Caltagirone, a UNESCO world heritage site, is one of the eight towns of south-eastern Sicily known as the baroque towns of the Val di Noto, which were almost entirely destroyed and rebuilt after the earthquake of 1693 in which about 100 thousand people died.
      Its main claim to fame is for ceramic production; a millenium old tradition making the town one of the most important ceramic production centers of Sicily, renowned in the entire Mediterranean so they say.
      Nobody wants to live in the old part of town and it is gradually spilling down into the new developments. Can't say I blame them. Access to most buildings is by foot or donkey; no damp proof courses; small, dark rooms; and UNESCO inspired legislation which makes any alteration to the fabric of the houses difficult if not impossible.
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      Tony Hammond

      Glad to see you enjoying pottering around....

      1/22/19Reply
       
    • Day5

      Caltagirone

      September 11, 2021 in Italy ⋅ ⛅ 23 °C

      Caltagirone è la patria della ceramica siciliana, la città è ricca di negozietti che vendono tantissimi manufatti dell'arte calatina, come le “teste di moro”, diventate ormai uno dei simboli dell'isola.
      https://viaggiamorsi.blogspot.com
      www.instagram.com/giuse1976
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    • Day91

      Dead space

      January 26, 2019 in Italy ⋅ ⛅ 8 °C

      In the second half of the 1800s the town council of Caltagirone built in a Gothic-Sicilian style his monumental cemetery, which was recognised as a national monument in 1931.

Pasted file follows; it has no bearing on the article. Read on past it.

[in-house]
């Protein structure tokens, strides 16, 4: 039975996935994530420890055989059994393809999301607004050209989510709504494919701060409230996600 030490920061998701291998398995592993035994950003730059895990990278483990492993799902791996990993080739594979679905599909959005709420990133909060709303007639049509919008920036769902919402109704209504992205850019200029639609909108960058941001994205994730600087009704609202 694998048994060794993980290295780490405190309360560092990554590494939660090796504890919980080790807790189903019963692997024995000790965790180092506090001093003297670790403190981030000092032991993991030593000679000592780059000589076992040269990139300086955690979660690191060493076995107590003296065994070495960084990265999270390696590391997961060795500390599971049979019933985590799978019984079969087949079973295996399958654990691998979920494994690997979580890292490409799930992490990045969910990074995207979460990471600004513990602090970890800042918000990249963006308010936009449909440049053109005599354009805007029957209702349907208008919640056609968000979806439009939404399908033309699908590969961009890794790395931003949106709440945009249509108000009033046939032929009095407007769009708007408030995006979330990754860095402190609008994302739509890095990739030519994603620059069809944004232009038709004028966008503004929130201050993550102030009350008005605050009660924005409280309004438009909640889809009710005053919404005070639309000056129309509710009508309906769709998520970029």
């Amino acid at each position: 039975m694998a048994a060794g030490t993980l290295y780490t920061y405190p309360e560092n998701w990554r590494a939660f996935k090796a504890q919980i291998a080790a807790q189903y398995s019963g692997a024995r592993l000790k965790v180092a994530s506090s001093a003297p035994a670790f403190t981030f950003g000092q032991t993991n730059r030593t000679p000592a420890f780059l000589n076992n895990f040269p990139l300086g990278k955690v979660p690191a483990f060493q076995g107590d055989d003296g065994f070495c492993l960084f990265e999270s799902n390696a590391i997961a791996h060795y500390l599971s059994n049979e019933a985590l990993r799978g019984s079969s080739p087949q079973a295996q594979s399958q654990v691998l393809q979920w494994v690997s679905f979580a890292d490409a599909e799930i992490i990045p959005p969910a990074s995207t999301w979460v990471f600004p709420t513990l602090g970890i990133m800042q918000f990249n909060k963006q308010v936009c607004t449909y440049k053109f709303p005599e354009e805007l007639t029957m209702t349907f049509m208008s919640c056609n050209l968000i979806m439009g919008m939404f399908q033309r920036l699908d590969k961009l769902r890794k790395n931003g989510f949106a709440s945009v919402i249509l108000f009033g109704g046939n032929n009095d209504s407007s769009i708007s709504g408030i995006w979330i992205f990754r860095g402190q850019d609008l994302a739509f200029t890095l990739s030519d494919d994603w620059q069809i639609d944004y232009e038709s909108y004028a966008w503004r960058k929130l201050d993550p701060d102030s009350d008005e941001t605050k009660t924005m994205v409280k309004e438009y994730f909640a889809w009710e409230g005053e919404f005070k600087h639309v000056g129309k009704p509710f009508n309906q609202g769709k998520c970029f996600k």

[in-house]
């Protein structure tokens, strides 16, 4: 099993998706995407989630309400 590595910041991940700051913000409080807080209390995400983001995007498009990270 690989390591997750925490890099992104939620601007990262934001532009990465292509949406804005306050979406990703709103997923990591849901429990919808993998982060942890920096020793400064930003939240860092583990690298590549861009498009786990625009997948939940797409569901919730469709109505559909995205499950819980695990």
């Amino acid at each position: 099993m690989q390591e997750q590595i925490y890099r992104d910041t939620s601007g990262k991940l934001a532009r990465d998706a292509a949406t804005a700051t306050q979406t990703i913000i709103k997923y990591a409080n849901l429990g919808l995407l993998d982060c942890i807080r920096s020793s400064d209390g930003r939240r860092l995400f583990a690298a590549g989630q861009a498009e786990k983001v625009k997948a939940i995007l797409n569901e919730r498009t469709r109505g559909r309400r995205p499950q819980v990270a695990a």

The plan is square with a Greek cross made ​​up of 170 arches that form its four main avenues. The architect, Giovan Battista Nicastro, used white stone from the Ragusa area, lava stone from the Etna and the local terracotta and ceramic.
      Over time the grounds have become stuffed with individual tombs, sepulchae and ordinary graves - even the walls external and internal are full of full length interrals.
      Many plots are lined with terracotta tiles depicting angels and demon: these ones frame the ossary where old bones are dumped to recover burial space.
      I thought at first it was something from the Raj but in fact many chapels, designed by the architect Xavier Fragapane, are in Liberty (Art Nouveau) style.
      Unfortunately, the town council has no money to maintain the place and quite a few buildings have been forsaken and robbed. Although some places are leased by families, others have been bought outright and remain in the family even after abandonment. So the Council couldn't do anything even if it wanted to.
      Sic transit gloria mundi.
      Read more

      Tony Hammond

      Stone me, a matter of grave concern....

      1/27/19Reply
      Tony Hammond

      Sic really...C.

      2/2/19Reply
       
    • Day97

      Ceramics

      February 1, 2019 in Italy ⋅ ☀️ 13 °C

      This is an example of the sculpture produced by some masters in Caltagirone. They only sell for €150 or thereabouts which seems to me to be a bargain.

      Tony Hammond

      More like bargain basement to me!

      2/12/19Reply
       

    You might also know this place by the following names:

    Caltagirone, カルタジローネ, Кальтаджироне, Caltaggiruni